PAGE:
Epiphanius, Panarion 42.11.7: <δ> (<ιβ>). «Γέγραπται γάρ· ὁ δρασσόμενος τοὺς σοφοὺς ἐν τῇ πανουργίᾳ αὐτῶν. καὶ πάλιν· κύριος γινώσκει τοὺς διαλογισμοὺς τῶν ἀνθρώπων, ὅτι εἰσὶ μάταιοι». / 4(12). 'For it is written, He taketh the wise in their own craftiness.' And again, 'The Lord knoweth the thoughts of men, that they are vain.'
Epiphanius, Panarion 42.12.3: <δ> <καὶ> <ιβ> <σχόλιον>. «Γέγραπται γάρ· ὁ δρασσόμενος τοὺς σοφοὺς ἐν τῇ πανουργίᾳ αὐτῶν. καὶ πάλιν· κύριος γινώσκει τοὺς διαλογισμοὺς τῶν ἀνθρώπων, ὅτι εἰσὶ μάταιοι». <δ> <καὶ> <ιβ> <ἔλεγχος>. Τό «γέγραπται» εἰς χρῆσιν προφερόμενον καὶ τό «γινώσκει κύριος» ὁμολογούμενον, οὐκ ἀλλότριον ὑπάρχει τῷ ἀναλεξαμένῳ τὸ ῥητὸν τοῦ λόγου, φημὶ δὲ τῷ ἁγίῳ ἀποστόλῳ, παρ' ᾧ ἡ χρῆσις ἐμφέρεται. ἐξ ἧς χρήσεως ὁ χαρακτὴρ φανεῖται οὐκ ἀλλότριος τοῦ κηρύγματος τοῦ ἀποστόλου ἀπὸ τῆς παλαιᾶς διαθήκης, ὅθεν αὐτῷ ἡ μαρτυρία συνέστη. / Scholion 4 and 12. 'For it is written, He taketh the wise in their own craftiness.' And again, 'The Lord knoweth the thoughts of men, that they are vain.' Elenchus 4 and 12. 'It is written,' which introduces a citation, and the corresponding 'The Lord knoweth,' are not strange to the person who selected the words of the saying—I mean the holy apostle, in whose writings the citation is found. And from this citation it will be evident that the character of the apostle’s preaching is not different from that of the Old Testament from which he got his text.
Adamantius Dialogue 2.19.

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Re: The Marcionite epistles to the Corinthians with sources.

Post by Ben C. Smith » Thu Sep 17, 2015 9:30 am

1 Corinthians 4.1-21.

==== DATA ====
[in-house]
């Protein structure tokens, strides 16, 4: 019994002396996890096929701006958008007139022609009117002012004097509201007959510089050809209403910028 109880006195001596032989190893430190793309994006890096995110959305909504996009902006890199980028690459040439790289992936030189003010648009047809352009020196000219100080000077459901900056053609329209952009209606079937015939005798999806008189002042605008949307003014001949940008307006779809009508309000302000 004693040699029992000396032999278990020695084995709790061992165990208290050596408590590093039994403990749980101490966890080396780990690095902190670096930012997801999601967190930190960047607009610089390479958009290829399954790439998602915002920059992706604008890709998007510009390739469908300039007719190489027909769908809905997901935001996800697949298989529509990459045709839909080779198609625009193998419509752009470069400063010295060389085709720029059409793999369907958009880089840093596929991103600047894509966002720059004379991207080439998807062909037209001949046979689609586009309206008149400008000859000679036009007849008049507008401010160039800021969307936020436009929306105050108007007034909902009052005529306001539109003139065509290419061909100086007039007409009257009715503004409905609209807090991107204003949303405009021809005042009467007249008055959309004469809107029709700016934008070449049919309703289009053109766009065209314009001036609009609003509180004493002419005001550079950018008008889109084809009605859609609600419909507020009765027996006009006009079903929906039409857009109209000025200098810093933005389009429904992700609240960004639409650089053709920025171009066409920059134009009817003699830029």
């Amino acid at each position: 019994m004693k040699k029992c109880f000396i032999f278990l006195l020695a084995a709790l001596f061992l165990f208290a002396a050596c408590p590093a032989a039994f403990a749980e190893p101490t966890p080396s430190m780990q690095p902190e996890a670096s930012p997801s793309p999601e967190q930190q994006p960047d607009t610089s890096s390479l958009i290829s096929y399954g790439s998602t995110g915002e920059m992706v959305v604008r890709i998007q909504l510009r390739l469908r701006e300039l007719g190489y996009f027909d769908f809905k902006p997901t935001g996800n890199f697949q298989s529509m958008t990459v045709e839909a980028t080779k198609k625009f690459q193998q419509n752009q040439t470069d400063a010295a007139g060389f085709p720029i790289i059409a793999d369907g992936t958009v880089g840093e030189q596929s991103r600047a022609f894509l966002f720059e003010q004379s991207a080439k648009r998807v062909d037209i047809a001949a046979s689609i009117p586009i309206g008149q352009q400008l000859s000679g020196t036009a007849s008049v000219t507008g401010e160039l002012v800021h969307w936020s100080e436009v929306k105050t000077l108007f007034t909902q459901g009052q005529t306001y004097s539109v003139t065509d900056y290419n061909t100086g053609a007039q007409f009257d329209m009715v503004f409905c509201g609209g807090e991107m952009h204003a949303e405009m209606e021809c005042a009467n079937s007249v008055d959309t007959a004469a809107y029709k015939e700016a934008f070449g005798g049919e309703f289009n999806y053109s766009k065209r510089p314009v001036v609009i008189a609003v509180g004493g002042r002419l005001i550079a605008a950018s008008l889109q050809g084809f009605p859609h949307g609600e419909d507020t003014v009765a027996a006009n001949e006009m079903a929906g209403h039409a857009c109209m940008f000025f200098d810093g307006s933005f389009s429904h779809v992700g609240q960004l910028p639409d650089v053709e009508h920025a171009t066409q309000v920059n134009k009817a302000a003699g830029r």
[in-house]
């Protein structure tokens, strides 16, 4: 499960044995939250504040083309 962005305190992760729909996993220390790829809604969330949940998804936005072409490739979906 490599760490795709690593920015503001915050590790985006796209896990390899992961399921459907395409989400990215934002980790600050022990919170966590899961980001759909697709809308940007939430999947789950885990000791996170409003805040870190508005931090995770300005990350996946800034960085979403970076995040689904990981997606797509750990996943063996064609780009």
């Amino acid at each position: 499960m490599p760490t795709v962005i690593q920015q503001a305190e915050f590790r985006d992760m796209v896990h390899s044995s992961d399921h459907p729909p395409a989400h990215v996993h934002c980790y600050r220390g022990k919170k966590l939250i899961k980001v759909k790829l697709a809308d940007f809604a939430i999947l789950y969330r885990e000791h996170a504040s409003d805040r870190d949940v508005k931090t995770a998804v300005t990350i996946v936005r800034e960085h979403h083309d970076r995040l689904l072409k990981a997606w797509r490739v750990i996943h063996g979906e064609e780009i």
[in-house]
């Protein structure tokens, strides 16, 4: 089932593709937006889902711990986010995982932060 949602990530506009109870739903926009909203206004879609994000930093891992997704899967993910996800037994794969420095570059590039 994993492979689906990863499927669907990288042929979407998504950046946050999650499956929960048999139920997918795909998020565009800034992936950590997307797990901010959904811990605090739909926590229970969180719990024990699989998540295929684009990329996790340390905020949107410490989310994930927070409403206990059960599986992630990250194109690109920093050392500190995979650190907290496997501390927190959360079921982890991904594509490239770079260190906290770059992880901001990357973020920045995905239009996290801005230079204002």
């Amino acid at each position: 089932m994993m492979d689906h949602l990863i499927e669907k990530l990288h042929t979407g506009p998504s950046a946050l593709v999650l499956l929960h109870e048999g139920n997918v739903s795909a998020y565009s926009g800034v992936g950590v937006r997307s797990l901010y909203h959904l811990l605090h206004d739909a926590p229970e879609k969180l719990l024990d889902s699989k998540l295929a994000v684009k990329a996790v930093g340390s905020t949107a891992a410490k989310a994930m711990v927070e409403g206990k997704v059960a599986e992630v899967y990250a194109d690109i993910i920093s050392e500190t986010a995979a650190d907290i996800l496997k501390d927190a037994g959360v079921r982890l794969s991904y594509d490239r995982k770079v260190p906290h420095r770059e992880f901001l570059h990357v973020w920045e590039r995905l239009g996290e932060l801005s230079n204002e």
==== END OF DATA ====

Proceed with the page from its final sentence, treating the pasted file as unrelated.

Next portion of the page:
1 Οὕτως ἡμᾶς λογιζέσθω ἄνθρωπος ὡς ὑπηρέτας Χριστοῦ καὶ οἰκονόμους μυστηρίων Θεοῦ. 2 ὧδε λοιπὸν ζητεῖται ἐν τοῖς οἰκονόμοις ἵνα πιστός τις εὑρεθῇ. 3 ἐμοὶ δὲ εἰς ἐλάχιστόν ἐστιν ἵνα ὑφ’ ὑμῶν ἀνακριθῶ ἢ ὑπὸ ἀνθρωπίνης ἡμέρας· ἀλλ’ οὐδὲ ἐμαυτὸν ἀνακρίνω· 4 οὐδὲν γὰρ ἐμαυτῷ σύνοιδα, ἀλλ’ οὐκ ἐν τούτῳ δεδικαίωμαι· ὁ δὲ ἀνακρίνων με Κύριός ἐστιν. 5 ὥστε μὴ πρὸ καιροῦ τι κρίνετε, ἕως ἂν ἔλθῃ ὁ Κύριος, ὃς καὶ φωτίσει τὰ κρυπτὰ τοῦ σκότους καὶ φανερώσει τὰς βουλὰς τῶν καρδιῶν· καὶ τότε ὁ ἔπαινος γενήσεται ἑκάστῳ ἀπὸ τοῦ Θεοῦ. 6 Ταῦτα δέ, ἀδελφοί, μετεσχημάτισα εἰς ἐμαυτὸν καὶ Ἀπολλῶν δι’ ὑμᾶς, ἵνα ἐν ἡμῖν μάθητε τό Μὴ ὑπὲρ ἃ γέγραπται, ἵνα μὴ εἷς ὑπὲρ τοῦ ἑνὸς φυσιοῦσθε κατὰ τοῦ ἑτέρου. 7 τίς γάρ σε διακρίνει; τί δὲ ἔχεις ὃ οὐκ ἔλαβες; εἰ δὲ καὶ ἔλαβες, τί καυχᾶσαι ὡς μὴ λαβών; 8 ἤδη κεκορεσμένοι ἐστέ· ἤδη ἐπλουτήσατε· χωρὶς ἡμῶν ἐβασιλεύσατε· καὶ ὄφελόν γε ἐβασιλεύσατε, ἵνα καὶ ἡμεῖς ὑμῖν συνβασιλεύσωμεν. 9 δοκῶ γάρ, ὁ Θεὸς ἡμᾶς τοὺς ἀποστόλους ἐσχάτους ἀπέδειξεν ὡς ἐπιθανατίους, ὅτι θέατρον ἐγενήθημεν τῷ κόσμῳ καὶ ἀγγέλοις καὶ ἀνθρώποις. 10 ἡμεῖς μωροὶ διὰ Χριστόν, ὑμεῖς δὲ φρόνιμοι ἐν Χριστῷ· ἡμεῖς ἀσθενεῖς, ὑμεῖς δὲ ἰσχυροί· ὑμεῖς ἔνδοξοι, ἡμεῖς δὲ ἄτιμοι. 11 ἄχρι τῆς ἄρτι ὥρας καὶ πεινῶμεν καὶ διψῶμεν καὶ γυμνιτεύομεν καὶ κολαφιζόμεθα καὶ ἀστατοῦμεν 12 καὶ κοπιῶμεν ἐργαζόμενοι ταῖς ἰδίαις χερσίν· λοιδορούμενοι εὐλογοῦμεν, διωκόμενοι ἀνεχόμεθα, 13 δυσφημούμενοι παρακαλοῦμεν· ὡς περικαθάρματα τοῦ κόσμου ἐγενήθημεν, πάντων περίψημα ἕως ἄρτι. 14 Οὐκ ἐντρέπων ὑμᾶς γράφω ταῦτα, ἀλλ’ ὡς τέκνα μου ἀγαπητὰ νουθετῶν. 15 ἐὰν γὰρ μυρίους παιδαγωγοὺς ἔχητε ἐν Χριστῷ, ἀλλ’ οὐ πολλοὺς πατέρας· ἐν γὰρ Χριστῷ Ἰησοῦ διὰ τοῦ εὐαγγελίου ἐγὼ ὑμᾶς ἐγέννησα. 16 παρακαλῶ οὖν ὑμᾶς, μιμηταί μου γίνεσθε. 17 Διὰ τοῦτο αὐτὸ ἔπεμψα ὑμῖν Τιμόθεον, ὅς ἐστίν μου τέκνον ἀγαπητὸν καὶ πιστὸν ἐν Κυρίῳ, ὃς ὑμᾶς ἀναμνήσει τὰς ὁδούς μου τὰς ἐν Χριστῷ Ἰησοῦ, καθὼς πανταχοῦ ἐν πάσῃ ἐκκλησίᾳ διδάσκω. 18 ὡς μὴ ἐρχομένου δέ μου πρὸς ὑμᾶς ἐφυσιώθησάν τινες· 19 ἐλεύσομαι δὲ ταχέως πρὸς ὑμᾶς, ἐὰν ὁ Κύριος θελήσῃ, καὶ γνώσομαι οὐ τὸν λόγον τῶν πεφυσιωμένων ἀλλὰ τὴν δύναμιν· 20 οὐ γὰρ ἐν λόγῳ ἡ βασιλεία τοῦ Θεοῦ, ἀλλ’ ἐν δυνάμει. 21 τί θέλετε; ἐν ῥάβδῳ ἔλθω πρὸς ὑμᾶς, ἢ ἐν ἀγάπῃ πνεύματί τε πραΰτητος; 1 So let a man think of us as Christ’s servants, and stewards of God’s mysteries. 2 Here, moreover, it is required of stewards that they be found faithful. 3 But with me it is a very small thing that I should be judged by you, or by man’s judgment. Yes, I don’t judge my own self. 4 For I know nothing against myself. Yet I am not justified by this, but he who judges me is the Lord. 5 Therefore judge nothing before the time, until the Lord comes, who will both bring to light the hidden things of darkness, and reveal the counsels of the hearts. Then each man will get his praise from God. 6 Now these things, brothers, I have in a figure transferred to myself and Apollos for your sakes, that in us you might learn not to think beyond the things which are written, that none of you be puffed up against one another. 7 For who makes you different? And what do you have that you didn’t receive? But if you did receive it, why do you boast as if you had not received it? 8 You are already filled. You have already become rich. You have come to reign without us. Yes, and I wish that you did reign, that we also might reign with you. 9 For, I think that God has displayed us, the apostles, last of all, like men sentenced to death. For we are made a spectacle to the world, both to angels and men. 10 We are fools for Christ’s sake, but you are wise in Christ. We are weak, but you are strong. You have honor, but we have dishonor. 11 Even to this present hour we hunger, thirst, are naked, are beaten, and have no certain dwelling place. 12 We toil, working with our own hands. When people curse us, we bless. Being persecuted, we endure. 13 Being defamed, we entreat. We are made as the filth of the world, the dirt wiped off by all, even until now. 14 I don’t write these things to shame you, but to admonish you as my beloved children. 15 For though you have ten thousand tutors in Christ, you don’t have many fathers. For in Christ Jesus, I became your father through the Good News. 16 I beg you therefore, be imitators of me. 17 Because of this I have sent Timothy to you, who is my beloved and faithful child in the Lord, who will remind you of my ways which are in Christ, even as I teach everywhere in every assembly. 18 Now some are puffed up, as though I were not coming to you. 19 But I will come to you shortly, if the Lord is willing. And I will know, not the word of those who are puffed up, but the power. 20 For God’s Kingdom is not in word, but in power. 21 What do you want? Shall I come to you with a rod, or in love and a spirit of gentleness?